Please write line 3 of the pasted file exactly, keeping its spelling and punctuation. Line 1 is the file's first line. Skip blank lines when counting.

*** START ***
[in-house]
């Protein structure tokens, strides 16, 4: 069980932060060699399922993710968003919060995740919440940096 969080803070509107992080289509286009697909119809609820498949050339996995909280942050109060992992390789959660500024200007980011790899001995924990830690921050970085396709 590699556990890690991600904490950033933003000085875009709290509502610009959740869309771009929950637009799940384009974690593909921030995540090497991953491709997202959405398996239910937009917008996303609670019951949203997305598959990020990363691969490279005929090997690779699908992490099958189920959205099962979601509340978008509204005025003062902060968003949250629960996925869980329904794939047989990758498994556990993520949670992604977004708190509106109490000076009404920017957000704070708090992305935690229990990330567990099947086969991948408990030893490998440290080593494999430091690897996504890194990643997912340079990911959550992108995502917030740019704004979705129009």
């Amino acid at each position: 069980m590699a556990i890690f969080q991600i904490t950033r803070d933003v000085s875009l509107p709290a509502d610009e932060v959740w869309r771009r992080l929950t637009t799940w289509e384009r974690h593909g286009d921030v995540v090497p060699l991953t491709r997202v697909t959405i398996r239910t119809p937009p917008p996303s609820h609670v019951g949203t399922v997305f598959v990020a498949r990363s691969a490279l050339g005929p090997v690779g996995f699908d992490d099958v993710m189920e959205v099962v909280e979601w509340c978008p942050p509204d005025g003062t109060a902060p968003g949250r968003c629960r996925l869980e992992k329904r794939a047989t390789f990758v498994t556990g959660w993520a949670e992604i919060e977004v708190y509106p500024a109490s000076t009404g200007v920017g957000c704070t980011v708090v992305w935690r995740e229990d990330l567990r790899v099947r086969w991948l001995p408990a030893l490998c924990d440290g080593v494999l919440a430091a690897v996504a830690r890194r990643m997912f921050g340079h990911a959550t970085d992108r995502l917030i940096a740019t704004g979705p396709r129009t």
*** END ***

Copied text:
């Amino acid at each position: 069980m590699a556990i890690f969080q991600i904490t950033r803070d933003v000085s875009l509107p709290a509502d610009e932060v959740w869309r771009r992080l929950t637009t799940w289509e384009r974690h593909g286009d921030v995540v090497p060699l991953t491709r997202v697909t959405i398996r239910t119809p937009p917008p996303s609820h609670v019951g949203t399922v997305f598959v990020a498949r990363s691969a490279l050339g005929p090997v690779g996995f699908d992490d099958v993710m189920e959205v099962v909280e979601w509340c978008p942050p509204d005025g003062t109060a902060p968003g949250r968003c629960r996925l869980e992992k329904r794939a047989t390789f990758v498994t556990g959660w993520a949670e992604i919060e977004v708190y509106p500024a109490s000076t009404g200007v920017g957000c704070t980011v708090v992305w935690r995740e229990d990330l567990r790899v099947r086969w991948l001995p408990a030893l490998c924990d440290g080593v494999l919440a430091a690897v996504a830690r890194r990643m997912f921050g340079h990911a959550t970085d992108r995502l917030i940096a740019t704004g979705p396709r129009t």